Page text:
We all stuff up … and we all need to know how to make up!
We’re all human.
We all make mistakes.
And we all need to learn how to give a heart felt apology, when we do!
Unfortunately, far too many of us have never heard a ‘sorry’ in our younger years, let alone been given a heart-felt apology, so the language of apology can feel unfamiliar, or down right uncomfortable.
Here are the essential elements of a really good apology, as researched and published by Gary Chapman and Jennifer Thomas, in The Five Languages of Apology. With these 5 elements in an apology, connection can not only be re-established, but it can be deepened to something far greater than before.
1. Expressing regret – ‘I am so sorry’ …
Now this is the easy first step of an apology, but to be honest, many of us struggle even with the ‘sorry’!If we don’t truly feel sorry, it won’t come out ‘sounding’ genuine or we’ll be sorry and then need to add a ‘but’ to justify ourselves, which unsurprisingly, doesn’t really sound sorry but more like justification!
So work on making a sorry from your heart for what you did – of course there will be really good reasons why you responded the way you did, and yet, it still wasn’t the best way to respond was it?
This is ultimately about you trying to be a better person – hold that in your heart and this process will unfold more easily.
2. Accepting responsibility – ‘I was wrong’ …
Owning we did something wrong, sounds a whole lot easier than it is! We can know deep inside, that it was wrong, but saying that out loud is a lot more challenging! This one can be especially tricky if we had parents that often blamed us, scape-goated us, or shamed us. The words can literally get stuck inside, as anxiety overwhelms and hijacks our ability to access the speech area of our brain.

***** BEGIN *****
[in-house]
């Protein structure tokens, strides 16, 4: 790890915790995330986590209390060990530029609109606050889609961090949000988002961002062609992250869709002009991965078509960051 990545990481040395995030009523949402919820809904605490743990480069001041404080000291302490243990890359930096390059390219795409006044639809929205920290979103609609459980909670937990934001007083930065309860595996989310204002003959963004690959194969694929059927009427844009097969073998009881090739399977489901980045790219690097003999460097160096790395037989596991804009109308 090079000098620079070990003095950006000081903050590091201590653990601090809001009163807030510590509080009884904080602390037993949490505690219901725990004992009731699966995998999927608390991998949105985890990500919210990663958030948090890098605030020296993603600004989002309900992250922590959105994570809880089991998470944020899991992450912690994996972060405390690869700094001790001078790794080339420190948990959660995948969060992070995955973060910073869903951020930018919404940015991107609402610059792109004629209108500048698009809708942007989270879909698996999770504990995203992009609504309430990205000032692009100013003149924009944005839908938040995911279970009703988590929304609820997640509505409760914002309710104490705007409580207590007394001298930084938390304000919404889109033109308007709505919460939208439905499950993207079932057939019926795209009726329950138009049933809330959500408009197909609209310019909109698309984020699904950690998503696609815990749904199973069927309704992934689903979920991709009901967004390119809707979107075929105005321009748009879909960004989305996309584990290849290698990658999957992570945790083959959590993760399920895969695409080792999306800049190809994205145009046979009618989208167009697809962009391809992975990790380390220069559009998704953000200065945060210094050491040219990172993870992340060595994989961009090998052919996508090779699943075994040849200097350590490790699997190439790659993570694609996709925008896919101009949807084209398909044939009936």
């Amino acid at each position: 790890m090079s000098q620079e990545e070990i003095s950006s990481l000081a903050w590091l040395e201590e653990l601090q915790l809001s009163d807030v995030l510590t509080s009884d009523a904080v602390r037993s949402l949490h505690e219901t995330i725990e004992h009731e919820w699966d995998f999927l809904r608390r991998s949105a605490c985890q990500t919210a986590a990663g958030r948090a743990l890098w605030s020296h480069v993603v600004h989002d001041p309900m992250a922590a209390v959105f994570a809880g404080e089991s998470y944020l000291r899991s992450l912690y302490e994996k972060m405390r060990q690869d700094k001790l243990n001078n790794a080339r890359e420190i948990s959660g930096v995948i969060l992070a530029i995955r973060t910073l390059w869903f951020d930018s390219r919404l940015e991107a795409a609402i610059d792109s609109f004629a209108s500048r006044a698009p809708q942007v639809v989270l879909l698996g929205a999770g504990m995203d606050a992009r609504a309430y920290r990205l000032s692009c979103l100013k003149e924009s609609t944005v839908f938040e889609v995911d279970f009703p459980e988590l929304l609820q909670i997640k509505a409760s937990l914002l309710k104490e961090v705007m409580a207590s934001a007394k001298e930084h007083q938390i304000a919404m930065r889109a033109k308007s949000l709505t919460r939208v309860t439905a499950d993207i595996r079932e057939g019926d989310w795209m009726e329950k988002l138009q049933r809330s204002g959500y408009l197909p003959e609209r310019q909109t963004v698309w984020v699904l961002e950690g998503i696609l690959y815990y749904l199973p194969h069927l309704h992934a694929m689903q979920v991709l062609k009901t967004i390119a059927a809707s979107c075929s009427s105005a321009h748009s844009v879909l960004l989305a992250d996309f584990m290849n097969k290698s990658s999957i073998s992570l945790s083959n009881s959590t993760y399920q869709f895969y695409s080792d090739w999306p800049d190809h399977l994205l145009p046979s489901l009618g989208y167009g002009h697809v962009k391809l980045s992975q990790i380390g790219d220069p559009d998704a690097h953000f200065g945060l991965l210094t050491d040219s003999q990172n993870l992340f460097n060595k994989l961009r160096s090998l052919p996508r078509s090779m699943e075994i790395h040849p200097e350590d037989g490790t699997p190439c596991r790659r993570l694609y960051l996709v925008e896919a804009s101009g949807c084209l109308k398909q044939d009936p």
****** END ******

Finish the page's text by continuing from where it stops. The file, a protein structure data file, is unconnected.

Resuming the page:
Learning to calm is also a really important step in giving a heart-felt apology.
3. Making restitution – ‘What can I do to start to make it right’ …
This one sounds reasonable, doesn’t it? We have to fix what we have broken. But it becomes more challenging if the person we are saying sorry to, is likely to use it to whip us and shame us for time immemorial! So this one’s a lot easier when we know the other party will be graceful in the receiving of our apology.
Giving an apology does not mean it will always be accepted, but at least you will feel better in having tried to be the person you want to be.
4. Genuinely repenting – ‘I’ve learnt from this, and I’ll try my absolute best not to do that again’ …
Being real about our apology seems to be stating the obvious. However if we can clearly describe what we’ve learnt and how we plan not to repeat this mistake again, it will go a long way in soothing the pain, and calming the fear, of the person we hurt. This is pivotal in allowing them to rebuild trust in us again.
But you better make sure you follow through on what you’re promising! Don’t make the same mistake twice, or getting a hearing for the next apology is going to be a whole lot more challenging!
5. Requesting forgiveness – ‘Are you able to forgive me?’ (Remember they don’t have to!)
The word forgiveness can throw some people, as can humbling themselves to ask for it!
Again, this about choosing who you want to be in this moment – what you might like to hear from the other person ‘if the tables were turned’?
Now you don’t have to have all 5 elements within your apology. Most of use look for certain elements in an apology to be sure that it’s ‘genuine’. So if you want to give yourself the best opportunity of making amends and healing the pain you have caused, so that you can reconnect, be wise, and add in all 5!
Often if we’ve stuffed up big time, it’s because there’s bigger problems underneath our stuff up! You might need some professional help to unpack these, to be able to make a truly heart felt apology, that you can maintain the commitment of, over time.